• Mrs. GovWorker cooks all of our food from scratch without recipes. (She is truly amazing). By not using the recipe, she’s able to just combine what we have on hand in the kitchen into dinner. (I equate Mrs. GovWorker’s ability to turn random items in our pantry in the dinner to Jesus’s ability to turn water into wine or feeding thousands of people with 5 loaves and 2 fishes. It is that miraculous folks. Did I mention I won the spousal lottery???)
  • We also only plan 3-4 dinners per week. The remainder of the schedule is filled with leftovers, re-purposed leftovers, or “picnic” where we put random food items on the table and the kids fight over what’s best.

The result of all of these kitchen miracles is that we’re able to eat very frugally and with minimal impact on the planet. However, it’s not as if these things aren’t without cost. Mrs. GovWorker is constantly mentally cycling through the pantry, refrigerator, and freezer to come up with our next meal. And she spends eons of geological time cooking. As they say, there’s no free lunch– you can either eat healthily, cheaply, or easily but not all three.

Benefits of living as an ecofrugal family

So hopefully by now you can tell we’re an ecofrugal large family. However, I haven’t shown you any benefits of living as an ecofrugal family. Maybe you think that Mrs. GovWorker and I are stingy misers who eschew all spending and want our kids to suffer. That’s not the case!

If I had to describe our family in one word it would be “joyful”. Don’t get me wrong, as with any real family, we have our share of arguments. Our kids punch each other and call each other silly names and Mrs. GovWorker and I are often exhausted keeping up with everything. But our family has a positive vibe and other people can see it. I can’t tell you how many times I’ve gotten parenting compliments from strangers at church or the grocery store about what a lovely family we have.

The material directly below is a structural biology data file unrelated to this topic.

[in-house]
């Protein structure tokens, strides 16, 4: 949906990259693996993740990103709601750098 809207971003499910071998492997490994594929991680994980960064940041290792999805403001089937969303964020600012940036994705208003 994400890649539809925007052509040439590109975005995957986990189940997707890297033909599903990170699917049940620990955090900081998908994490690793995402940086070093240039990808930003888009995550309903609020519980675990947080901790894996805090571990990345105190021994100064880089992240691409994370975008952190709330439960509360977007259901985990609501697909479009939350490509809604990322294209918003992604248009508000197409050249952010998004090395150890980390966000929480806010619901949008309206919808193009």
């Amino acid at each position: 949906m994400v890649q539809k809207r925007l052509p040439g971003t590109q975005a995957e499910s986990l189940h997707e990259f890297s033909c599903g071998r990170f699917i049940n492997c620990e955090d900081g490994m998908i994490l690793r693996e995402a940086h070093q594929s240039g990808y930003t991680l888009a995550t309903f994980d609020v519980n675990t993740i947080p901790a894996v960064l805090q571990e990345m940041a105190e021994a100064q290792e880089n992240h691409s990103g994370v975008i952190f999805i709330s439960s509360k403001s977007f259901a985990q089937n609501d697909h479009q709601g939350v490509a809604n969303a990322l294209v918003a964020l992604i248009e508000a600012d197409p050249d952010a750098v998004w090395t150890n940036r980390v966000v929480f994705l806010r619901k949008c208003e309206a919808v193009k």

We are a joyful, ecofrugal family

So what does being a large ecofrugal family have to do with being a joyful family that others want to emulate? I don’t have any peer reviewed, scientific research to show you, but here are some of my thoughts:

A short list of why I love being an ecofrugal family

  • Living ecofrugally means we are living well below what we can afford. Mrs. GovWorker and I don’t fight about money and the kids never have to worry about money and/or parental stability. (Yes, we are extremely privileged to be able to live ecofrugally. On the other hand, we have peers that make so much more than us yet are living paycheck to paycheck).
  • Living ecofrugally means that we take time to enjoy family experiences. We never “shop” as an activity and the kids are hardly ever in stores. Instead, we spend a lot of time as a family riding bikes or hanging out at the playground. Our lives are much more about doing rather than having.
  • We make a conscious effort to minimize toys. Our kids would much rather put on a play or perform a dance or comedy routine for each other or us than interact with an object. I’m not sure if that’s because our kids are genetically inclined to hate Legos. Or, if the fact we never made a big deal about toys made the kids decide to create their own games. (For the record, I loved Legos as a kid and am a little sad nobody wants to play Legos with me). No matter the reason, we’re a boisterous family that loves interacting with each other in dramatic fashion. (Except for poor Mrs. GovWorker who is an introvert who hates loud noises- I’m sure the kids and I have taken years off of her life with our antics).